As the world awaits the arrival of Windows Vista, Microsoft's technology center in China has been working to ensure the new operating system (OS) meets the needs of the world's most populous country.
"Windows Vista has over 2,700 new features compared to Windows XP," Yi Fan, manager of local Windows group at
Microsoft's China Technology Center (CTC) said in an interview with ZDNet Asia. "Among them, there are 80 features built specifically for the Greater China region, which includes China, Taiwan and Hong Kong."
Established in Beijing since 2003, Microsoft's CTC aims to boost the development and growth of China's computing ecosystem with the vendor's technology. The center provides support for local partners and governments as they develop competitive software and hardware products in the global market.
According to Fan, the software giant has committed US$25 million over five years to the CTC since its debut.
Among the new features localized for Chinese users are: support for China's minority languages or dialects, as well as local domain names based on Chinese characters.
Fan said: "In China, there are 55 minority nationalities including Tibetans, Mongolians and Uygurs, who live in regions which are less developed than major cities in China.
"Language is the number one barrier that's preventing these groups from using technology," he added, noting that it was necessary to develop minority language support in Windows Vista to bridge this digital divide.
In addition, Fan said, the user interface of the Chinese IME (input method editor) software--used to input Chinese characters in Windows--remained largely unchanged for the last 10 years. In Windows Vista, the IME has been modified to enhance user experience with a new look and feel, he said.
Apart from additional language support, Fan said users of China's version of Windows Vista will also be able to browse sites using Chinese language domain names.
"For example, if you type Tsinghua University in Chinese characters within Windows Vista, you will be able to access the university's Web site," he explained. "That makes things easy for Chinese speakers."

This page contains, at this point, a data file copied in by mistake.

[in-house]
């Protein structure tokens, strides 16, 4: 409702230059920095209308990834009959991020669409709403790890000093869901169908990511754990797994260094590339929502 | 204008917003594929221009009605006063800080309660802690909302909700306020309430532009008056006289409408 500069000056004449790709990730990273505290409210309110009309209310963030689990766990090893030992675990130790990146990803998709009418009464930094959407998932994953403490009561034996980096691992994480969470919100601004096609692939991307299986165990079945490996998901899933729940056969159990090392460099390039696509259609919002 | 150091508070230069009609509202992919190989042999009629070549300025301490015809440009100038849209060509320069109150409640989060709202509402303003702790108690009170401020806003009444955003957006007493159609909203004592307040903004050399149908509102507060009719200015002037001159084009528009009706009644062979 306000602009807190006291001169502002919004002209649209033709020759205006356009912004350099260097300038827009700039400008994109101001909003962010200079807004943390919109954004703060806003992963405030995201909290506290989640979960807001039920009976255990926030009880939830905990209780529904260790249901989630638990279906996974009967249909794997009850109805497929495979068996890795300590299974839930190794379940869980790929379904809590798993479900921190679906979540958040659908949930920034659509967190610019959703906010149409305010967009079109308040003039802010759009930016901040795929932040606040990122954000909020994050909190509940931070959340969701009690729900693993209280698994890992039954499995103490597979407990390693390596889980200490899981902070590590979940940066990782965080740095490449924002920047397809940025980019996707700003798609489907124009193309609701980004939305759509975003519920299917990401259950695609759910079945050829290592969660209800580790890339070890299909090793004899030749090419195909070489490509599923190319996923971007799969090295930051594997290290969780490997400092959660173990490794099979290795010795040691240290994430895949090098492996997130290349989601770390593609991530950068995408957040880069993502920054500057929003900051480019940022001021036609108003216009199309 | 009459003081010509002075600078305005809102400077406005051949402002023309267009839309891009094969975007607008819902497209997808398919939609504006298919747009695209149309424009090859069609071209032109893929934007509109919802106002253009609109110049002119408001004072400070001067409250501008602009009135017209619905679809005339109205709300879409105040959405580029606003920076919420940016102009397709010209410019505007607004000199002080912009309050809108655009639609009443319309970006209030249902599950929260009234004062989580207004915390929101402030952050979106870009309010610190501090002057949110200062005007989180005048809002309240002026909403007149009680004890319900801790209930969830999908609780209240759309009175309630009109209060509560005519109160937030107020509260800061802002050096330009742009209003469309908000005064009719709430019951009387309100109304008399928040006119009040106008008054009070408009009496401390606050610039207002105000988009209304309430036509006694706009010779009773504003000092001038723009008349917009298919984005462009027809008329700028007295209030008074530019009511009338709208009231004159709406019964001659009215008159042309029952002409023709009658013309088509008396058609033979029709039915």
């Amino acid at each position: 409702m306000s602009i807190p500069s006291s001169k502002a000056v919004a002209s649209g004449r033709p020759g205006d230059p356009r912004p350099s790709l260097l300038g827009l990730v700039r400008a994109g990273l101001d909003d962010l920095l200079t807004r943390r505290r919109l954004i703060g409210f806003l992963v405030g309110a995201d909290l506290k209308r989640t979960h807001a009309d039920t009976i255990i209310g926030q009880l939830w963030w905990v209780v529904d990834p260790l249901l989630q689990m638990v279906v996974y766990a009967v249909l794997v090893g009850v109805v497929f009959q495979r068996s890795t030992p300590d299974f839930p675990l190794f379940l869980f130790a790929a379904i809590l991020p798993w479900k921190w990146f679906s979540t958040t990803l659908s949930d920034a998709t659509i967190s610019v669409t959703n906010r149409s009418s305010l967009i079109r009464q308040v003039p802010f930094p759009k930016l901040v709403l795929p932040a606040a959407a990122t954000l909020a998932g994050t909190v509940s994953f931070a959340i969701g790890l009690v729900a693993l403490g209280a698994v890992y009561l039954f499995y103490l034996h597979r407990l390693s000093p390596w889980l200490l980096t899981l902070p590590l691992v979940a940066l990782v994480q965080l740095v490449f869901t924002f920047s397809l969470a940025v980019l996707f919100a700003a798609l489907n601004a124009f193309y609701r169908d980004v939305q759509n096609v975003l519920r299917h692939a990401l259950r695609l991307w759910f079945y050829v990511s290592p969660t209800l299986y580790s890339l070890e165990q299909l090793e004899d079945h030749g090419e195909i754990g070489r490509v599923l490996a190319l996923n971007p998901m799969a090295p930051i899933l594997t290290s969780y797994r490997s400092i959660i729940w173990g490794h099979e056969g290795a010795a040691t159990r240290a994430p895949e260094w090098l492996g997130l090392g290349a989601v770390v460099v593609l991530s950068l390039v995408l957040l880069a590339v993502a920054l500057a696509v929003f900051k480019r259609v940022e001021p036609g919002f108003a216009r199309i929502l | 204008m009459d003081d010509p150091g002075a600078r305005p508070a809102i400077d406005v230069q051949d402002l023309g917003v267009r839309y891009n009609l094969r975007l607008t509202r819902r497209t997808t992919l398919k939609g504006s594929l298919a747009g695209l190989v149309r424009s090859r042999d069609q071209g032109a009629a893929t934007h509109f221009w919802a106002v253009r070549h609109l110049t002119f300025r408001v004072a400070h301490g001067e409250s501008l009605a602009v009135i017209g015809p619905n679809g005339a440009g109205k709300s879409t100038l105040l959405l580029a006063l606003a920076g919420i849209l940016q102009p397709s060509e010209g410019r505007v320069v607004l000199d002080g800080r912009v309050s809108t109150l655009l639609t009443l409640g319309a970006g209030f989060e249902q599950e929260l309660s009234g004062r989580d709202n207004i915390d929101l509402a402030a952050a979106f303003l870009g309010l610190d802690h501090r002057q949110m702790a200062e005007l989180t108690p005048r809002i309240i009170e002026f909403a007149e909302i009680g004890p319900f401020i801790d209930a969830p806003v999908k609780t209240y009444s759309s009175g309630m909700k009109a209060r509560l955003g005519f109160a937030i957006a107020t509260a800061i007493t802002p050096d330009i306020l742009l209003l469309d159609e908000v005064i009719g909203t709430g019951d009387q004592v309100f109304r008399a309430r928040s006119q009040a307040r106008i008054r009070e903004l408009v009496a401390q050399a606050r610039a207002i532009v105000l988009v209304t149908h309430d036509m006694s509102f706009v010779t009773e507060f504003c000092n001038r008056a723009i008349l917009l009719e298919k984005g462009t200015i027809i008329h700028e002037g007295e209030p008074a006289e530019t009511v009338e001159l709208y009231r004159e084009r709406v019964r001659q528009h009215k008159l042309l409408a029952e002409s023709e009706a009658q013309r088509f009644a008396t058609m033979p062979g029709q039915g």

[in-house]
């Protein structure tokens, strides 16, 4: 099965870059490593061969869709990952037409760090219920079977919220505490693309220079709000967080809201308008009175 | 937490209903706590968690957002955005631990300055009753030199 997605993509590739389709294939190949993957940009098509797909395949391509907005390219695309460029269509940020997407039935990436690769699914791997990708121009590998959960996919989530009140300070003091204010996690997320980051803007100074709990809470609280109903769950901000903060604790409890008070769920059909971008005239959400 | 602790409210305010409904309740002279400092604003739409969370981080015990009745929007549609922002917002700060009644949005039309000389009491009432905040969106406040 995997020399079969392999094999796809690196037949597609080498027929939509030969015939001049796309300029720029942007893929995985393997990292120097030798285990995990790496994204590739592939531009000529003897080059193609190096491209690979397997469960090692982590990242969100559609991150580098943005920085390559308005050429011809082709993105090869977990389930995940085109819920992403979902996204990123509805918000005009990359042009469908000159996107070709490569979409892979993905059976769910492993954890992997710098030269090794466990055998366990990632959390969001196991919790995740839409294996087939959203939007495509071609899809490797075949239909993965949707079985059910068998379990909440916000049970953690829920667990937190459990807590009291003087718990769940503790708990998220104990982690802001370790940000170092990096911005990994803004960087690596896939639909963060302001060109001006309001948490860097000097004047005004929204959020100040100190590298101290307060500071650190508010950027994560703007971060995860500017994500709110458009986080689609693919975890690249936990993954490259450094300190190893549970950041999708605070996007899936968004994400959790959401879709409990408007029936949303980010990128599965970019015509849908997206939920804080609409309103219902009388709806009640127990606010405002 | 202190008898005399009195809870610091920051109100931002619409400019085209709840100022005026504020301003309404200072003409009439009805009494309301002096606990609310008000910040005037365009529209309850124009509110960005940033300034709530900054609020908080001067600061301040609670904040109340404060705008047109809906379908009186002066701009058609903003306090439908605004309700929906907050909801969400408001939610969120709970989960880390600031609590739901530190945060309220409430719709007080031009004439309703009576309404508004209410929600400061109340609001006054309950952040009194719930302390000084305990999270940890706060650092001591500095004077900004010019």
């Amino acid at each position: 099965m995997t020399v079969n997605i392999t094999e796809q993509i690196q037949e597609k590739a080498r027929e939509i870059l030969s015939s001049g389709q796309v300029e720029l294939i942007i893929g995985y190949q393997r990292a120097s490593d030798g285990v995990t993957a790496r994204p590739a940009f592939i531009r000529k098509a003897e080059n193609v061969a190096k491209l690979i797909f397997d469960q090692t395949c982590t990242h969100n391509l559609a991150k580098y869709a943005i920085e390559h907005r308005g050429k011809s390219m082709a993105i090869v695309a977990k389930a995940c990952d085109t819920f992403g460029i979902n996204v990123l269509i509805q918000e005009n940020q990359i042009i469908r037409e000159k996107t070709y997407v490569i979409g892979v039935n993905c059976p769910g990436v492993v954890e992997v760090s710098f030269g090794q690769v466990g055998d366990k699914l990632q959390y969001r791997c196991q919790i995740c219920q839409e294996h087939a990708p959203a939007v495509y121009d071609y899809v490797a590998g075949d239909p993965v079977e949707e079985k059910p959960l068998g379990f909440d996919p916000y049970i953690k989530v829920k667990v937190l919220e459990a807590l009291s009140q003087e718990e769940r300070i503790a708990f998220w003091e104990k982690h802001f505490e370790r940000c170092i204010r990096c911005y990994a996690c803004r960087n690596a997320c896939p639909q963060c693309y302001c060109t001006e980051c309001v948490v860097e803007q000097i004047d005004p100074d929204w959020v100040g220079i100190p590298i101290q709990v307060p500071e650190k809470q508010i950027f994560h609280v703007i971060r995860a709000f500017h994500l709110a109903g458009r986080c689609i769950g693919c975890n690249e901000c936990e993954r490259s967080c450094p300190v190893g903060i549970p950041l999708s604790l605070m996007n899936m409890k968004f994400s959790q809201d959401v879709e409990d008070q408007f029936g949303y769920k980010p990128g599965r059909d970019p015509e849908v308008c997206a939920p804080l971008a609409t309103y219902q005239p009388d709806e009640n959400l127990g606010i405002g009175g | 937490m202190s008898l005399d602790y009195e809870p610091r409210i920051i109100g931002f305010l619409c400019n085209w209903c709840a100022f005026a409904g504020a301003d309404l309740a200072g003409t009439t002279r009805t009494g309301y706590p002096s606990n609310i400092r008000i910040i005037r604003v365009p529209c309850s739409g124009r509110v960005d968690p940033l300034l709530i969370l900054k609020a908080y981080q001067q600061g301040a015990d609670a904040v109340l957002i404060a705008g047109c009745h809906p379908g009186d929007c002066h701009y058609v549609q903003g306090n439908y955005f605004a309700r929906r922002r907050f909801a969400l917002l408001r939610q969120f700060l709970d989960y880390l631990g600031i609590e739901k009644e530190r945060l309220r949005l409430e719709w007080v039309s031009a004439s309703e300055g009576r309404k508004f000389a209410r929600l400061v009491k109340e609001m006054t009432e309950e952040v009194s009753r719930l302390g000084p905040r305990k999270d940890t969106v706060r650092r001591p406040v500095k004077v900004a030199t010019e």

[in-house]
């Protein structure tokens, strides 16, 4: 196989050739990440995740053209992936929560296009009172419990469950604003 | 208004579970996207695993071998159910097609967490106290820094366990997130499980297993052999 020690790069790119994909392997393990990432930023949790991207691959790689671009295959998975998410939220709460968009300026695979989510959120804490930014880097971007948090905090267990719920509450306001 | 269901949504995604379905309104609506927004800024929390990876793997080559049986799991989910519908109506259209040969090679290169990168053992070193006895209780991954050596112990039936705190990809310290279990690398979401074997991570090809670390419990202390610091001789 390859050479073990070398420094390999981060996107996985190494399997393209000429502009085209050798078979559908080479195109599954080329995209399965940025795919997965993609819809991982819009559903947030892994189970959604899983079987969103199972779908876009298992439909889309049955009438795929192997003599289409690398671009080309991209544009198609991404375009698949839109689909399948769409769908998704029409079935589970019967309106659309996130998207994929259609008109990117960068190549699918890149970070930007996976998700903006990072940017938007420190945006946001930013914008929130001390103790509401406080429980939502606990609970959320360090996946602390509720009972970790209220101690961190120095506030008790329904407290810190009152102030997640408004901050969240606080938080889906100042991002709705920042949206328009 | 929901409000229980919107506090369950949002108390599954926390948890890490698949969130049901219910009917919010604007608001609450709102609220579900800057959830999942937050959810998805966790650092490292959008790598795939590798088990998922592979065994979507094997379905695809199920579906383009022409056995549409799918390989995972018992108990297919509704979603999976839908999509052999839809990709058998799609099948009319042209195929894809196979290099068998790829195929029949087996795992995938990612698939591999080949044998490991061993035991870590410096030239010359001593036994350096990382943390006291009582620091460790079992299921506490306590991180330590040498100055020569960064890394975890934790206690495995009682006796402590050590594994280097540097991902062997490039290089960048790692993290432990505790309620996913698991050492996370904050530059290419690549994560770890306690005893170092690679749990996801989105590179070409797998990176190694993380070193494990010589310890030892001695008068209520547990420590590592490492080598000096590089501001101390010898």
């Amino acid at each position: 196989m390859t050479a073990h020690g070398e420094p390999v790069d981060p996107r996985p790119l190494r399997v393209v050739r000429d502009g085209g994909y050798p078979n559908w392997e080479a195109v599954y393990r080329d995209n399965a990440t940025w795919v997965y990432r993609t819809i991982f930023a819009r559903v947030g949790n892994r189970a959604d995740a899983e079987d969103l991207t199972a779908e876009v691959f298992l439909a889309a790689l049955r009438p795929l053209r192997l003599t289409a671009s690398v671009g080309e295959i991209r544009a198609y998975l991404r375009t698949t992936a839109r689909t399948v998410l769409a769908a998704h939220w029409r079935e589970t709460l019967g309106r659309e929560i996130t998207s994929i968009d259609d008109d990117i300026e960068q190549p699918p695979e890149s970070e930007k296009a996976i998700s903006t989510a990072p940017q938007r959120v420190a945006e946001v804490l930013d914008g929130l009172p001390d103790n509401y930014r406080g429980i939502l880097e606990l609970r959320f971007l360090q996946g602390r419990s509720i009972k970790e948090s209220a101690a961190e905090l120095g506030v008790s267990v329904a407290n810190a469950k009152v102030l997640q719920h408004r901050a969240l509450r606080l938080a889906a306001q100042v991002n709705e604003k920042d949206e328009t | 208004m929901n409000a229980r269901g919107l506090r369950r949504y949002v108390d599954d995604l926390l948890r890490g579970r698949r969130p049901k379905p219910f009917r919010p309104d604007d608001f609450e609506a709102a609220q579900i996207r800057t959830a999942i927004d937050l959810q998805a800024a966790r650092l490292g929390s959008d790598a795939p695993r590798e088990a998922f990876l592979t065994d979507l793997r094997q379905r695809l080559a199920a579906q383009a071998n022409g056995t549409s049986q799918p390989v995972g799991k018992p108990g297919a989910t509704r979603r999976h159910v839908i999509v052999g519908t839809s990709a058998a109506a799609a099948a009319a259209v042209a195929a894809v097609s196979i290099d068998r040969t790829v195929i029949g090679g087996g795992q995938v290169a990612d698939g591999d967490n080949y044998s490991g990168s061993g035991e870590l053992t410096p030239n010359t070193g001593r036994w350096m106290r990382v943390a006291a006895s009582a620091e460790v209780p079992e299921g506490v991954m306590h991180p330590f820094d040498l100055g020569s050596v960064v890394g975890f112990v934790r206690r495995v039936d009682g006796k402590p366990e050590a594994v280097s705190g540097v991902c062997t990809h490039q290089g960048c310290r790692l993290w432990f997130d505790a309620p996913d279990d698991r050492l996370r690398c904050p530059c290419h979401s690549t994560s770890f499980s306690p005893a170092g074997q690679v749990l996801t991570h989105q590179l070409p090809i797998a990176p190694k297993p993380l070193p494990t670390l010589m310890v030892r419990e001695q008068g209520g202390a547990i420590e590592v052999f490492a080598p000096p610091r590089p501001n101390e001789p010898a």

To ensure Microsoft's partners are ready to deliver products that work with Windows Vista, Fan said the CTC has been actively engaging hardware and software vendors in China. For instance, the center worked closely with Chinese PC maker Lenovo to ensure its products are compatible with Windows Vista, he revealed.
In terms of software support, Fan said some 400 applications have been certified to work on Windows Vista globally. However, he was unable to reveal how many China-made applications have been tested so far.
Although the CTC was tasked with localizing Windows Vista for Chinese users, Fan said the center has also contributed to the overall development of the OS, specifically in some aspects of the Windows kernel--the heart of the OS.
The CTC was also involved in customizing Windows XP for Chinese users, which included efforts in building desktop management tools, as well as software packs that let users change the look and feel of their desktops.
Despite changes made to Windows Vista as a result of antitrust concerns in Europe and South Korea, Microsoft has said the new OS is on target for a global release to enterprises this November and consumers in January next year.